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Ocean Fishing Net Flashes LED Lights to Save Fish from Extinction

Ocean Fishing Net Flashes LED Lights to Save Fish from Extinction
technology

New design could prevent sickening waste of sea life and economic output

Ross Brooks
  • 4 september 2014

When fisherman pull their nets onboard, there is often a wide variety of fish and ocean wildlife – including sea turtles and dolphins – that get thrown back into the sea. The only problem is that many of them are already dead or dying, which poses a huge threat to sustainable fish populations and marine ecosystems. Thankfully, one British designer has come up with SafetyNet, a new trawling system that uses LED lights and clever design to reduce the amount of bycatch.

To put the problem in perspective quickly, last year British fishermen discarded two out of every three fish caught, while in the US, Oceana calculated that discarded fish could be worth as much as $1 billion every year.

Dan Watson, a freelance designer who works across various fields, has devised a solution that uses fish physiology and psychology to make trawling more of a selective process. The key problem his design deals with is the fact that when nets are being dragged through the water, the meshes in the net are squeezed shut which prevents juvenile fish from escaping. Dan’s solution is simple enough – a reinforcing ring fitted with LEDs that holds the meshes open, and offers a high contrast target through which younger fish can escape.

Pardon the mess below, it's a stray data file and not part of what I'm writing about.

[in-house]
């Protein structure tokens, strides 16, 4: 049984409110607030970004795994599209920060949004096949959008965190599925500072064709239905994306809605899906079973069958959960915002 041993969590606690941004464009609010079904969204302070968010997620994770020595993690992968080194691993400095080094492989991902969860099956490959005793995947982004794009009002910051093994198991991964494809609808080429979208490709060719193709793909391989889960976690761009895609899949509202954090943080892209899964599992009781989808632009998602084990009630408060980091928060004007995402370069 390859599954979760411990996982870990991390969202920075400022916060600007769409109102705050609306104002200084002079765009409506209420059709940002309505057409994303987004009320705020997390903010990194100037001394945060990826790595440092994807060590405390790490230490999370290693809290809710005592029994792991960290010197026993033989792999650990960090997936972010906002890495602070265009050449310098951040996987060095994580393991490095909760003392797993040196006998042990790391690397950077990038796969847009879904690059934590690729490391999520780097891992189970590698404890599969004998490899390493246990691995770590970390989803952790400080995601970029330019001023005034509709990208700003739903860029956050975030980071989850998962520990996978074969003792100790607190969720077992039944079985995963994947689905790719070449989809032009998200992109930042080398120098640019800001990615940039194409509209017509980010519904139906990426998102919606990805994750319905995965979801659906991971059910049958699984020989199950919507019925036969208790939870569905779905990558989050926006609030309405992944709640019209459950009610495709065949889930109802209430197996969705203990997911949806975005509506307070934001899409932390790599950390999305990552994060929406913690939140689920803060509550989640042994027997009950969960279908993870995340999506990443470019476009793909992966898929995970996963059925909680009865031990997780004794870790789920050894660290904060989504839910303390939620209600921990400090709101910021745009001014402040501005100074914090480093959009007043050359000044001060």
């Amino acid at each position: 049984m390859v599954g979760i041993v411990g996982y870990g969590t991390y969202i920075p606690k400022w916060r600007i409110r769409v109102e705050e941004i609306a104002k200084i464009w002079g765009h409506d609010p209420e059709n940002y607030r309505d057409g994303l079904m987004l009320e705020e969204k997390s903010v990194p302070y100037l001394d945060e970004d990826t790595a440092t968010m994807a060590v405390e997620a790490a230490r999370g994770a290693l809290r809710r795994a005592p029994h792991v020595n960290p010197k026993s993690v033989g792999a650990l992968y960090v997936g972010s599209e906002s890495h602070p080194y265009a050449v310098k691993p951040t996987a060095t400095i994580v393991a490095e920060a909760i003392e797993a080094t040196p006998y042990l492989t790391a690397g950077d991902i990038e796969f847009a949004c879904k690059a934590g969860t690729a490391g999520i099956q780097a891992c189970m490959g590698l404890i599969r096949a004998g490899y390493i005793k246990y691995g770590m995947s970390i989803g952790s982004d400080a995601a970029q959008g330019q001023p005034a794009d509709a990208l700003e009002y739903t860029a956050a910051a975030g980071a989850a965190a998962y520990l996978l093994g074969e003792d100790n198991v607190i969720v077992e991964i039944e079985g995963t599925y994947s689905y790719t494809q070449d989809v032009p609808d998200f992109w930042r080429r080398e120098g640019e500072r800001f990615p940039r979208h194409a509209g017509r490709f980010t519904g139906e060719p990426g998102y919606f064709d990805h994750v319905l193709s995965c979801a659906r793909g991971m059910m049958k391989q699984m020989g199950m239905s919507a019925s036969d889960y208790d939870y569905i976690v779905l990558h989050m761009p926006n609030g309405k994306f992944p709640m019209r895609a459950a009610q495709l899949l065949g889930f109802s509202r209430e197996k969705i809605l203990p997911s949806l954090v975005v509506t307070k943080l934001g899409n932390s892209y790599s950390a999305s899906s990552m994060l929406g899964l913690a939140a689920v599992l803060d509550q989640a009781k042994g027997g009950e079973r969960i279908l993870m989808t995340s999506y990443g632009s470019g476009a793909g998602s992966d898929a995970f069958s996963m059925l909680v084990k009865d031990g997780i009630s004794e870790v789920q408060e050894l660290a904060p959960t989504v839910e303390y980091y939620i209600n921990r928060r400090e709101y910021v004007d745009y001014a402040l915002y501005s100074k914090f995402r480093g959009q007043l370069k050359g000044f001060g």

SafetyNet-by-Dan-Watson-1.jpg

“There can be no villains, there can be no victims, there are just problems,” Watson says. “I started this project because I wanted to go some way towards solving that problem.”

Dan’s design also taps into fish psychology for better results. For example: Cod, which is an endangered species, swims towards the seabed when stressed, while haddock and whiting swims towards the surface. Separator panels in the trawl, coupled with loose meshing in on the bottom half of the net, would mean that cod are able to escape, while haddock and whiting remain trapped.

There are two versions available; one which requires changing the batteries periodically, and another, self-charging variation that that uses a built-in turbine so the batteries never have to be replaced. The trawling system deals with other issues as well. It sits 1m off the surface of the seabed, which prevents any damage to the delicate seabed, and further reduces the amount of bycatch.

Here’s the original video that explains exactly how the net works:

For a much more in-depth look at the issue (which is an important one if we want to continue feeding ourselves), read this article over at Ensia.

SafetyNet

[h/t] Quartz

Images by SafetyNet and Salvatore Barbera

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